HIPAA Update: Are You Ready?

By Robert Smith, Contributing Editor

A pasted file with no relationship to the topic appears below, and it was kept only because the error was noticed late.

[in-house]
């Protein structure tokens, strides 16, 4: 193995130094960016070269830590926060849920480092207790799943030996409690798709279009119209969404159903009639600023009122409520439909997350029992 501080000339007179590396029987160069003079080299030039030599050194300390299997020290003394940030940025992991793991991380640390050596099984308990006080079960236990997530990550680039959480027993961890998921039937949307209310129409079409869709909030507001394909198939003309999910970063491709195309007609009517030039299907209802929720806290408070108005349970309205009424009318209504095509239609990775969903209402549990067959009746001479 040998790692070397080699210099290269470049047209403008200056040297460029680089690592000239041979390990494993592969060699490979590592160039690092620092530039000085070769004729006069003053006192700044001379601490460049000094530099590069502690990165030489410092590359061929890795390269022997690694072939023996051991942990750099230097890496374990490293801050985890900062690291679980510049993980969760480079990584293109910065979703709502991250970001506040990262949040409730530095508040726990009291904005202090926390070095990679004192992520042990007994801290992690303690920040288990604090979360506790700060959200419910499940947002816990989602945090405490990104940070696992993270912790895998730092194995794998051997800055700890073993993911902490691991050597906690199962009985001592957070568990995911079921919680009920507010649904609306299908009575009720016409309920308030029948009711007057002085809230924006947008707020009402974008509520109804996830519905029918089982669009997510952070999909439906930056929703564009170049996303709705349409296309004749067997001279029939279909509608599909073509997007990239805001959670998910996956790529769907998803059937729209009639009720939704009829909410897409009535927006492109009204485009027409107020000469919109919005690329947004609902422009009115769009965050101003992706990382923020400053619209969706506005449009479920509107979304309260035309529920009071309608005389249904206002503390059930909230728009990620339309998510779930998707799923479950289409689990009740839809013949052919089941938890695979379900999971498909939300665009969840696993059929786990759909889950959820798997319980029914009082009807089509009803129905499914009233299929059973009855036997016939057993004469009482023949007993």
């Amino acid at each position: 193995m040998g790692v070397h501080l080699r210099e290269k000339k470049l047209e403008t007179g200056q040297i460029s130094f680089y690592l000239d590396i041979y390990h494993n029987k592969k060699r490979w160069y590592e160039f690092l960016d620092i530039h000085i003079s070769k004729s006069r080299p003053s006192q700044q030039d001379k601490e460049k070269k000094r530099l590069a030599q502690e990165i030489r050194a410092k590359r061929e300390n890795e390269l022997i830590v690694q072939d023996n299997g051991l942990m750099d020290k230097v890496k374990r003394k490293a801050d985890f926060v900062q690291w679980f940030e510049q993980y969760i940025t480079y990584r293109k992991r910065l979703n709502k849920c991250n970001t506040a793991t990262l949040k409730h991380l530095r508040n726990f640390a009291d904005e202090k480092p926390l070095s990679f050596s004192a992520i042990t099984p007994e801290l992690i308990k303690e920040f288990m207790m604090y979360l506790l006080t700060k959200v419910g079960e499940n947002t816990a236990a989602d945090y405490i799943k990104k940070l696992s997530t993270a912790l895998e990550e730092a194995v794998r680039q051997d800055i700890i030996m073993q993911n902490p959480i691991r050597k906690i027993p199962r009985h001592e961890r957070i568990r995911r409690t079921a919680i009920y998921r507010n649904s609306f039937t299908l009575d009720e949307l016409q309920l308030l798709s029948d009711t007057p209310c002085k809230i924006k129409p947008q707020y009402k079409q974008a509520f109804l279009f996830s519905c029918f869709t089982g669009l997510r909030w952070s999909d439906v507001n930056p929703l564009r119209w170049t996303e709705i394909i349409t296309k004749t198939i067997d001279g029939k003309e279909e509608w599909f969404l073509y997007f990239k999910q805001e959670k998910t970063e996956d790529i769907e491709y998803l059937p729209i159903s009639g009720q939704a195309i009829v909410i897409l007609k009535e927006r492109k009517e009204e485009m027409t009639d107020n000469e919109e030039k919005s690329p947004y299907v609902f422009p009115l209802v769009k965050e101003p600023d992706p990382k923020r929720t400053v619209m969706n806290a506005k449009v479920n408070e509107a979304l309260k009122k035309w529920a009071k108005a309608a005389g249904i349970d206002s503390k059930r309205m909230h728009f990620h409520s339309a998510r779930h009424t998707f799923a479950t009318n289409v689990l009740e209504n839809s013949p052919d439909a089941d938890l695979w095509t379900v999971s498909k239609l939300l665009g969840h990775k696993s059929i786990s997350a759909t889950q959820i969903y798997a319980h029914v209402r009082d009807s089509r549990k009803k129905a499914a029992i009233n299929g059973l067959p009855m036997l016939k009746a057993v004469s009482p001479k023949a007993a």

It had long been assumed that many medical practices (including podiatric practitioners) were lagging behind in complying with then-forthcoming HIPAA regulations. The actual figures released after the recent October deadline confirm those assumptions. The Centers for Medicare and Medicaid Services (CMS) indicate about 550,000 health care organizations filed for a one-year extension to delay HIPAA compliance. “It had previously been estimated that there were more than 2 million physician practices and other clinical Level 1 entity groups impacted by the law,” according to Dr. David Marcinko, MBA, CFP. “A dismal response to the first major milestone in implementation of electronic transmission standards shows how unprepared many physicians and covered entities are for meeting HIPAA requirements,” continues Dr. Marcinko, CEO of Marcinko Advisors and Associates, partners in the referral exchange and educational portal Medical Business Advisors. “There was such a low turnout (that) everyone’s wondering whether those (other doctors) think they’re compliant or are they still so confused that they don’t know what to do,” says Raymond Posa, founder of R. Francis Associates, a Belmar, N.J.-based medical consultancy. “Everybody’s taking a wait and see attitude. Part of the problem is that, because this was phased in over time, in pieces, practices might think, ‘I don’t have to comply. The whole thing’s not in effect yet.’ And they’re wrong.” The fate of those who did not file is still unclear. “CMS is prohibited by law from accepting any more requests for extensions and has even removed the extension application from its Web site,” notes Dr. Marcinko. “In theory, physicians who did not file for an extension were required to be in compliance with the new standards after Oct. 16, 2002.” Paying The Cost Of Compliance The cost of complying with HIPAA regulations is often cited as a primary reason why many practices have been so reluctant to move forward. “Working with physicians, and in the health care industry as a whole, I’ve found they typically don’t like to spend money on things like this,” says Kevin Beaver, founder and President of Principle Logic, LLC, a security consultancy. “As a result, they are usually a good bit behind the technology curve.” “HIPPA will be so much more costly than realized,” maintains Dr. Marcinko. “Of course, the full cost of this regulation is unknown, but according to several of our private strategic alliance partners, it is expected to exceed the cost of Y2K compliance by fourfold, in the aggregate. This breaks down to about $15,000 to $20,000 the first year, or considerably more than the $1,500 to $3,700 cited by (the Department of Health and Human Services) for each ‘doctor of medicine.’” Marcinko considers this cost to be more than a little ironic, considering the initial goals associated with HIPAA. “One of the primary goals of HIPAA is to reduce the 17 percent administrative cost of healthcare through the standardization of electronic transactions into a single format,” he notes. “The primary goal of HIPAA is not necessarily security, although it certainly is an objective. Not very facetiously, since more than 50 percent of DPM Medicare reimbursement is for toenail debridement, one might conclude that all these security measures are a bit much for the delivered service.” A Brief History On The Origins Of HIPAA With so much controversy swirling around compliance, some might have forgotten how and why HIPAA regulations came about. Initially, the Health Insurance Portability and Accountability Act of 1996 gave Congress until August 1999 to pass comprehensive health privacy legislation. When no such law was passed in the allotted time frame, HIPAA provided the Department of Health and Human Services (HHS) with the authority to draft such rules, in conjunction with recommendations submitted to Congress by the Clinton administration in 1997. “The HIPAA concept is not new, although the act itself became law in 1996,” notes Dr. Marcinko. “The Federal government and HCFA have planned a shift to electronic data interchange (EDI) for more than a decade. How ironic that it is also known as the Healthcare Administration Simplification Act?” Indeed, administrative simplification was one of the primary goals of the legislation, along with insurance portability and fraud enforcement. There are four specific areas covered in the legislation: • privacy of patient health information must be assured; • electronic transactions and code sets must be standardized; • standard unique employer identifiers must be used in connection with certain electronic transactions; and • security of electronic health information must be assured. Compliance is required of four “covered entities,” as defined by HHS: healthcare providers (hospitals, doctors, pharmacies, etc.); health plans (including HMOs, PPOs, Medicare and Medicaid); health care clearinghouses; and “business associates” (a group that includes lawyers, consultants, auditors and others who perform activities involving health care information). Compliance deadlines were set (see “Timeframes For HIPAA Compliance” below) and the HHS Office of Civil Rights (OCR) was given the responsibility of enforcing the regulations. Meeting The Challenges Or Ignoring Them There were many challenges for all involved parties—regulators and those being regulated. Communication of the policy was an initial concern and some would argue it still is. “I’m still meeting people, to this day, who have not heard of HIPAA,” says Beaver. “Maybe HHS and OCR aren’t getting the word out. If the doctors are reading any sort of magazine or papers, they’ve got to be hearing about this stuff. It’s going to take somebody getting caught or something bad happening before people will start taking compliance seriously.” The sheer enormity of the undertaking has likely contributed to the low level of initial compliance. “I think they’re just so overwhelmed by the volume of it,” offers Posa. “The actual text is over 82,000 pages.” Beaver agrees. “They see this as an 800-pound gorilla being forced down upon them. They think HIPAA is this huge monstrosity that they won’t be able to handle. Especially (when it comes to) the smaller practices that have limited or no staff to deal with this, they think, ‘What are we going to do? We can’t handle this.’” Be Wary Of Shortcuts That Sound Too Good To Be True Smaller practices received some relief in late 2001 when President Bush signed the Administrative Simplification Compliance Act, which among other things, exempts practitioners with fewer than 10 full-time employees (designated “small providers of services or suppliers”) from HIPAA compliance. However, this relief may only be a mirage. “For mom and pop practices, or solo providers, there will be no real practical relief from HIPPA regulations,” says Dr. Marcinko. “For example, how will a solo doctor communicate with covered entities, such as the hospitals, ASCs, WCCs, podiatrists and other physicians who do comply? And will the compliant entity desire to interface with the non-compliant one? How will the non-compliant entity appear to them and their patients when a patient brings in a stack of paper records upon referral and the covered entity seeks to e-mail them? “There will be a strong sense of ‘moral persuasion’ for non-covered entities to comply,” he continues. “And, except for practitioners literally about to retire, EDI is the future. The dissenting dinosaurs will not survive.” The remaining non-dinosaurs that are compliant face a different environment and, potentially, a different set of protocols when dealing with patients. “The whole concept of HIPAA, as I understand it, is all about an attitude,” says Barry Mullen, DPM, who practices in Hackettstown, N.J. “You then have a policy and protocol that you put in place to back that up. A lot of people have been HIPAA-compliant of a kind for years. For them, it’s a matter of tweaking some things in order to be fully compliant with the regulations as they’re defined now.” “One of the interesting things I’m seeing is that people will tell me they’re HIPAA-compliant because their practice management vendor says their software is compliant,” notes Beaver. “That is a huge misconception. HIPAA compliance does not come in a box. “We’re talking about serious change,” he continues. “Doctors are going to have to change the way they do business. I think a lot of people are seeing this as a technology issue. Granted, that’s part of it, but HIPAA is not solely about technology. It’s about privacy and security and it ties more into business processes, the management of businesses, how they do business.” Will ‘HIPAA Police’ Check On Your Compliance Efforts? This doesn’t mean the “HIPAA Police” will be knocking down your door if you are not compliant. “If there is such a thing as ‘HIPAA Police,’” says Beaver, “they’ll be understaffed and have a massive lack of resources, just like any other law enforcement entity. I seriously doubt they’ll come knocking on doors, at least in the beginning, doing random audits. It will likely take something bad happening—a customer complaining, a partner complaining about a specific practice not adhering or an insurance organization complaining.” “HIPAA is not punitive in nature,” observes Dr. Marcinko. “The agency has said it will take a complaint-driven approach to enforcing the transmission standards. Even when a complaint is filed, CMS seeks to ‘bring into the fold’ rather than make use of the noncompliance penalties included in the law.” Still, there are consequences for non-compliance. Civil penalties may reach up to $100 per violation, with a $25,000 per annum cap. Criminal penalties include fines reaching $250,000 and/or imprisonment for up to 10 years. While punishment might widely vary, one thing is for certain—HIPAA will be enforced. Dr. Marcinko offers an example of such enforcement. “All a compliance-checking entity might do is automatically send an e-mail to covered entities, requesting a sample secure e-transmission of medical records or billing statements or operative reports, office notes, a digital certification of authenticity or a registration number of the provider entity,” points out Dr. Marcinko. “Instantaneously, the requesting agency will know if the entity is compliant. This is virtually a cost-free, frictionless policing mechanism for CMS, in particular, to determine compliance.” What To Do If You’re Not Compliant Since the odds are good that your practice is not among those that either immediately complied with HIPAA regulations or filed for an extension, you might heed the following suggestions on getting compliant or at least start the compliance process. • Get a privacy officer in place. The first thing a practice should do when achieving HIPAA compliance is to put someone in charge of the effort. “Delegate a HIPAA privacy officer right away,” says Beaver. “Someone in the organization needs to be responsible for either doing this themselves or for outsourcing it. Either way, there’s got to be a point of contact in the organization, someone with decision-making power. Otherwise, it won’t get done.” While a DPM could conceivably fill the position, it is often better to select an office manager to lead the way. “Office managers likely have more access to information than the doctor does,” explains Posa. “They’re responsible for day-to-day operations of the practice. The doctor can’t just, off the cuff, point to someone and say, ‘Okay, you’re the HIPAA compliance officer—take care of it.’ They must embrace it wholeheartedly and support this person, because it is such a major undertaking in the beginning. It will taper off, but there will always be some effort and maintenance required to keep it up and running. A halfhearted effort will come back and bite you in the end.” Perform Self-Checks And Consider Outside Audits • Conduct analyses. Another step is for you and your compliance officer to sit down and do your homework, both within the practice and outside it. “Read and learn all about the new regulations and begin to budget for their compliance and execution,” says Dr. Marcinko. “Then perform an office risk assessment for the following general areas: office computers, MIS, IT and network security measures; office physical security and e-security, firewalls and intrusion detection for computers and networks; backups and disaster IT plans; employee awareness, skill levels and workloads; and attitudes about security and HIPAA policy adherence.” Dr. Marcinko says your assessment results may dictate the need for an outside audit for more specific areas such as access control, tracking, authorization, data authentication, entity authentication and EDI communication over open networks. Emphasize Training And Documentation • Train and document. Your compliance efforts will fall apart if your office staff is not on board with your mission. “Doctors and practice managers also need to remember to train their people, not only before regulations take effect, but on an ongoing basis as well,” notes Beaver. Documentation of compliance efforts is clearly essential. “Anything you’re doing with relation to transactions, privacy or security has got to be on paper, to say ‘This is how we do it here,’” maintains Beaver. “That documentation has to be maintained. The policies and procedures will eventually change because business processes are going to change, technology is going to change (and) the threats and vulnerabilities and such are going to change.” Monitor The Pulse Of Your Compliance Efforts • Keep up with things. Maintaining the focus of your staff on privacy and security is and will be an ongoing concern, a fact some doctors and office managers are not ready to hear or deal with. “A lot of people think they’ll be able to put the policies and procedures in place, achieve compliance, and that will be that—they won’t have to revisit or revise anything,” claims Beaver. “That’s not the case. They’re going to have to manage this on an ongoing basis. HIPAA is not like Y2K. It won’t come and go.” Often, keeping up with compliance-related responsibilities is a simple matter of using common sense and, on occasion, looking at your practice through the eyes of your patients. “I try to walk into my own office and see all the different aspects of the practice from the patient’s perspective,” says Dr. Mullen, “to see where I, as a patient, would feel violated, or where some aspect of my personal medical information is being violated. We make our changes to policy based upon how we feel when we go through our own office, and inspect our own plan.” Indeed, some of the more mundane things in the office can cause the most privacy problems. “We look at the location of fax machines and copiers, the orientation of computer screens, the security of phone lines and where conversations take place—particularly in the waiting area,” points out Dr. Mullen. “We make sure there’s no exchange or discussion of private medical information within earshot of the waiting room or anywhere there are patients. Once people leave the office, we try to create the mindset in which they’re careful about what they say.” “You don’t necessarily need to erect walls or gates to protect your patient information,” concurs Posa. “A little common sense will go a long way toward addressing those issues.” Mr. Smith is a freelance writer who lives in Cleona, Pa.